I’ve always known that words have power. Power to weave vivid stories that set my imagination afire, to cut my soul deeper than any knife, to bring hope when I sit in darkness. As a writer, I’m always seeking for the most accurate words, the ones that really communicate the abstract ideas swimming in my mind.
As a mother, I’ve found that the words I speak to my children have power to shape their actions and their perceptions of themselves. Both what I say and how I phrase things make a difference in how my children respond. I know this…and yet I still struggle more often that I like to admit to speak the kind, patient, loving words that I wish came more automatically right after my toddler has dumped his dinner on the floor. I still lose my patience, and every day I tell myself “I’ll try again tomorrow.” And I really do try.
So, as I share what I’ve learned so far about what to say–and what not to say–to kids, let me put out a big disclaimer: I am a HUGE work in progress on this one. But, I think it’s good stuff to try to do, and I hope you’ll find it useful too:
The three best pieces of advice I’ve received for what to say–and what NOT to say–to kids:
- Replace “Okay?” with “Got it?” One little word that so many of us casually throw into our interactions with our kids all the time: “It’s time to clean up now, okay?” or “Get your shoes on, okay?” Why, when we make a request, do we add “okay” to the end of it? What we want is to make sure that our children have heard us, right? But what it actually does is turn a command into a question that the child can then choose to obey…or not. When I think about it, adding “okay” completely negates our authority as parents to make a request and expect our children to obey. We say, “It’s time to go home now, okay?” and then we get frustrated when they don’t come right away. Well, we did ask them if it was okay with them, right? I’m all for kids having choices and for having a measure of control over their lives, but there are times that it’s simply not their choice. At those times, I’m now trying to replace “okay” with “got it.” This little phrase more accurately fulfills my goal to make my child acknowledge that he heard me. For example, “You have time to do one more puzzle and then we need to clean up, got it?” See how that little change leaves no room for debate? It simply asks for confirmation…end of discussion.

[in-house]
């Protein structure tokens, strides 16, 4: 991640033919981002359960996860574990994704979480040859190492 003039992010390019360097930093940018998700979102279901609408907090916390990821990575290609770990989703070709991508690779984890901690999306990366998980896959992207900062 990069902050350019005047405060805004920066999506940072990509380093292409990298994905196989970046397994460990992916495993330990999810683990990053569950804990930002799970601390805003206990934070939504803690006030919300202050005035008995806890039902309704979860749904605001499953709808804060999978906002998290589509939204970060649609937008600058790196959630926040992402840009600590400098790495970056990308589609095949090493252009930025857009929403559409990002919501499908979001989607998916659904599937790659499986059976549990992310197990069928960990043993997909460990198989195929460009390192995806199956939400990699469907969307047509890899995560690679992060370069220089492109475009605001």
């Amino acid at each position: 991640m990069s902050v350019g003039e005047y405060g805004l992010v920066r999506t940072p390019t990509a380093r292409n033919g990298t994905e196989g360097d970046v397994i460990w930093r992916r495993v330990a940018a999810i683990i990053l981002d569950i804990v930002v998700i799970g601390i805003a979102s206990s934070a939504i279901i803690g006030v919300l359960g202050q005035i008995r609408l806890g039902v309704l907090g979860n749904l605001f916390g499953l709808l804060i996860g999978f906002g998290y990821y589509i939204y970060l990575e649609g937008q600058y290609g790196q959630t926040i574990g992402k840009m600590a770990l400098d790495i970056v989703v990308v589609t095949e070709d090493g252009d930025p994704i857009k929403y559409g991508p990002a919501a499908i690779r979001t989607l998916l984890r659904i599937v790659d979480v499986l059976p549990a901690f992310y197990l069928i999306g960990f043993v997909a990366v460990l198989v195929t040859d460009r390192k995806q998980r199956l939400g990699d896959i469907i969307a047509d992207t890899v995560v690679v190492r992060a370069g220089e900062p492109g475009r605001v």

- Replace “If you…” with “When you…” We’ve all said it, “If you get in the car, I’ll give you a treat.” or “If you clean up your toys, you can play with your friend next door.” Bribery? Oh yes, I use it. But, I try to be really careful how I phrase my requests. If it’s something that has to happen regardless of whether my child wants it to, I never (at least I try not to) introduce the uncertainty of “if”. “If”, just like “okay” makes kids feel like obedience is optional. Instead, I want my boys to see their rewards as natural result of complying with my request. So I say, “When you are sitting in your seat, then we can go to the park” or “When you’ve gone potty, then you can watch a TV show.” The only time I intentionally use “if” now is when describing bad behavior that will earn negative consequences: “If you choose to leave your toys on the floor, then I will put them up high and you won’t be able to play with them” or “If you choose to hit your brother, then you will go play by yourself in your room until you can be kind.”
- Replace “no” with “yes” imagery. Stop hitting! What did you just picture in your mind? Was it the hitting or the stopping? If you’re like me, you imagined one of your adorable little children walloping another child–probably one who was smaller and innocent of any real wrongdoing. Because they’re angels like that. Now try this: “Be gentle.” What did you picture this time? I have a lovely little image in my mind of my three-year-old petting my one-year-old like a puppy. Maybe not ideal, but certainly less violent than the previous image. Our brains are wired to turn words into mental pictures. However, they’re wired to focus on the action words, not the “no”-type words. That means that even when we say no or stop, our child’s mind is wired to picture the “bad” action, thus reinforcing it. So, if you’re tired of your bathroom turning it into a floodplain during bath time, instead of yelling at little Jamie to stop splashing, tell him to “keep the water in the tub.” Instead of “don’t climb over the couch,” try “go around the couch, please.”
These are all really small differences in semantics, but I’ve seen it make a difference in how my kids respond to me. When we think a little deeper about what we’re REALLY saying, we can use words to help our children be the best kiddos they can be.
Do you have any advice for what to say or not to say to kids that has made a difference in your home?